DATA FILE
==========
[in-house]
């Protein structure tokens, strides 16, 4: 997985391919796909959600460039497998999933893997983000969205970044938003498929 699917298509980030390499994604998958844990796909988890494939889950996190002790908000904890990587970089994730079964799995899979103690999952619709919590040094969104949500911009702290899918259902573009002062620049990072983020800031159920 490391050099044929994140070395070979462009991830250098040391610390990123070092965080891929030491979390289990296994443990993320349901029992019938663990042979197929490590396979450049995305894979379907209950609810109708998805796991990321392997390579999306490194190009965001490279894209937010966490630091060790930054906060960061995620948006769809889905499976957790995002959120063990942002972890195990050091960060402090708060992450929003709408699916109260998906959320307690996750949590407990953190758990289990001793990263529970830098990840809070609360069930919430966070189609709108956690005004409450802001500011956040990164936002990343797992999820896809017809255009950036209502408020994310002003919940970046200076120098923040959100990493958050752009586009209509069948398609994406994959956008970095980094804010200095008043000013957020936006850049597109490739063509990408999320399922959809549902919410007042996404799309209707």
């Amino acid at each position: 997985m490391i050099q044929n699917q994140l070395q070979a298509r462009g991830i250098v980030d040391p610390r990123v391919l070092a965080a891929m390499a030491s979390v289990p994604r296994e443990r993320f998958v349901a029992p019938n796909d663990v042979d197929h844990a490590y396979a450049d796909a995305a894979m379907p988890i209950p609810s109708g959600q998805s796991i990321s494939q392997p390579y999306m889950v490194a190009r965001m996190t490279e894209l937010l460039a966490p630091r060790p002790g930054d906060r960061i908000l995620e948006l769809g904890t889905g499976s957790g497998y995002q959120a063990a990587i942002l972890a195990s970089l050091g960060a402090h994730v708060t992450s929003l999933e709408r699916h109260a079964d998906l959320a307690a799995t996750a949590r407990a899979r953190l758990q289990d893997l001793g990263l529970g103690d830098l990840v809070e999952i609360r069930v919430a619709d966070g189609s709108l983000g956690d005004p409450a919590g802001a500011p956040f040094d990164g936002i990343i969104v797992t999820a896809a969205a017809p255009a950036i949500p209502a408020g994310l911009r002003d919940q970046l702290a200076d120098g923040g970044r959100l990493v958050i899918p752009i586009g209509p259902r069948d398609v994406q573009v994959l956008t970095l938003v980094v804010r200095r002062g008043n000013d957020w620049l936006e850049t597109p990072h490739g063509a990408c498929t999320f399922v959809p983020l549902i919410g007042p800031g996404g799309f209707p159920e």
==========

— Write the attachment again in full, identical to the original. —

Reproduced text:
[in-house]
């Protein structure tokens, strides 16, 4: 997985391919796909959600460039497998999933893997983000969205970044938003498929 699917298509980030390499994604998958844990796909988890494939889950996190002790908000904890990587970089994730079964799995899979103690999952619709919590040094969104949500911009702290899918259902573009002062620049990072983020800031159920 490391050099044929994140070395070979462009991830250098040391610390990123070092965080891929030491979390289990296994443990993320349901029992019938663990042979197929490590396979450049995305894979379907209950609810109708998805796991990321392997390579999306490194190009965001490279894209937010966490630091060790930054906060960061995620948006769809889905499976957790995002959120063990942002972890195990050091960060402090708060992450929003709408699916109260998906959320307690996750949590407990953190758990289990001793990263529970830098990840809070609360069930919430966070189609709108956690005004409450802001500011956040990164936002990343797992999820896809017809255009950036209502408020994310002003919940970046200076120098923040959100990493958050752009586009209509069948398609994406994959956008970095980094804010200095008043000013957020936006850049597109490739063509990408999320399922959809549902919410007042996404799309209707």
């Amino acid at each position: 997985m490391i050099q044929n699917q994140l070395q070979a298509r462009g991830i250098v980030d040391p610390r990123v391919l070092a965080a891929m390499a030491s979390v289990p994604r296994e443990r993320f998958v349901a029992p019938n796909d663990v042979d197929h844990a490590y396979a450049d796909a995305a894979m379907p988890i209950p609810s109708g959600q998805s796991i990321s494939q392997p390579y999306m889950v490194a190009r965001m996190t490279e894209l937010l460039a966490p630091r060790p002790g930054d906060r960061i908000l995620e948006l769809g904890t889905g499976s957790g497998y995002q959120a063990a990587i942002l972890a195990s970089l050091g960060a402090h994730v708060t992450s929003l999933e709408r699916h109260a079964d998906l959320a307690a799995t996750a949590r407990a899979r953190l758990q289990d893997l001793g990263l529970g103690d830098l990840v809070e999952i609360r069930v919430a619709d966070g189609s709108l983000g956690d005004p409450a919590g802001a500011p956040f040094d990164g936002i990343i969104v797992t999820a896809a969205a017809p255009a950036i949500p209502a408020g994310l911009r002003d919940q970046l702290a200076d120098g923040g970044r959100l990493v958050i899918p752009i586009g209509p259902r069948d398609v994406q573009v994959l956008t970095l938003v980094v804010r200095r002062g008043n000013d957020w620049l936006e850049t597109p990072h490739g063509a990408c498929t999320f399922v959809p983020l549902i919410g007042p800031g996404g799309f209707p159920e």